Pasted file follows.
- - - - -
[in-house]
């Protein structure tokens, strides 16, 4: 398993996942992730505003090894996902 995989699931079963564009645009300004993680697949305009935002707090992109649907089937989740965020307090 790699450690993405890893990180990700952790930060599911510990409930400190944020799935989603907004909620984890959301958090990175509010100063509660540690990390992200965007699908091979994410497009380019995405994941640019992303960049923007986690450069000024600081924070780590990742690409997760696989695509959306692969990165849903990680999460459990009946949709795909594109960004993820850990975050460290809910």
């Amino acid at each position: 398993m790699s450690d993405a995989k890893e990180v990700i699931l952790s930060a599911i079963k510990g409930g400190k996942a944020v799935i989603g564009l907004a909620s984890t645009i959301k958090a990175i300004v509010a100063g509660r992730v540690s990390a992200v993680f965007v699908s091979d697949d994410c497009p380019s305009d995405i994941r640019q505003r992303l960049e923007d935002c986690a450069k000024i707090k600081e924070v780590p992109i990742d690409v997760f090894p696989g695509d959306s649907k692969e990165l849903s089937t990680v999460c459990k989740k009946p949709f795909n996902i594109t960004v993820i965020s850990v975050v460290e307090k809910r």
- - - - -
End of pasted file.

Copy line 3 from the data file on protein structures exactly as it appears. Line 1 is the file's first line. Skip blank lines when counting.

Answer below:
């Amino acid at each position: 398993m790699s450690d993405a995989k890893e990180v990700i699931l952790s930060a599911i079963k510990g409930g400190k996942a944020v799935i989603g564009l907004a909620s984890t645009i959301k958090a990175i300004v509010a100063g509660r992730v540690s990390a992200v993680f965007v699908s091979d697949d994410c497009p380019s305009d995405i994941r640019q505003r992303l960049e923007d935002c986690a450069k000024i707090k600081e924070v780590p992109i990742d690409v997760f090894p696989g695509d959306s649907k692969e990165l849903s089937t990680v999460c459990k989740k009946p949709f795909n996902i594109t960004v993820i965020s850990v975050v460290e307090k809910r």